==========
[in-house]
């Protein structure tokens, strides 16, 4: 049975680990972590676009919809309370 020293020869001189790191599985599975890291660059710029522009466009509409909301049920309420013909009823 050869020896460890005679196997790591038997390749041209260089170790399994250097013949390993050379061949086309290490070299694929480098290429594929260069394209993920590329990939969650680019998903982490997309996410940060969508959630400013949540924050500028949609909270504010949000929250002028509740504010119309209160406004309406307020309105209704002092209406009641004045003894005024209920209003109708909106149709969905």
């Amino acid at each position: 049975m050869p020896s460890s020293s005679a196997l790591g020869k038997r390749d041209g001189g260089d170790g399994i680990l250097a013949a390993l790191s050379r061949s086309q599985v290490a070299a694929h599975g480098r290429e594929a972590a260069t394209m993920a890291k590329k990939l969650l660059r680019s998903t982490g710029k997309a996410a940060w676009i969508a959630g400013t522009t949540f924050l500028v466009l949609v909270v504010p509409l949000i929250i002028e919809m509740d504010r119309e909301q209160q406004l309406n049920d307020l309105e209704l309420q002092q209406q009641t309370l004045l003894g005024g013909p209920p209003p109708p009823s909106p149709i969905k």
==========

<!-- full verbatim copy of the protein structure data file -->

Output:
[in-house]
């Protein structure tokens, strides 16, 4: 049975680990972590676009919809309370 020293020869001189790191599985599975890291660059710029522009466009509409909301049920309420013909009823 050869020896460890005679196997790591038997390749041209260089170790399994250097013949390993050379061949086309290490070299694929480098290429594929260069394209993920590329990939969650680019998903982490997309996410940060969508959630400013949540924050500028949609909270504010949000929250002028509740504010119309209160406004309406307020309105209704002092209406009641004045003894005024209920209003109708909106149709969905």
């Amino acid at each position: 049975m050869p020896s460890s020293s005679a196997l790591g020869k038997r390749d041209g001189g260089d170790g399994i680990l250097a013949a390993l790191s050379r061949s086309q599985v290490a070299a694929h599975g480098r290429e594929a972590a260069t394209m993920a890291k590329k990939l969650l660059r680019s998903t982490g710029k997309a996410a940060w676009i969508a959630g400013t522009t949540f924050l500028v466009l949609v909270v504010p509409l949000i929250i002028e919809m509740d504010r119309e909301q209160q406004l309406n049920d307020l309105e209704l309420q002092q209406q009641t309370l004045l003894g005024g013909p209920p209003p109708p009823s909106p149709i969905k």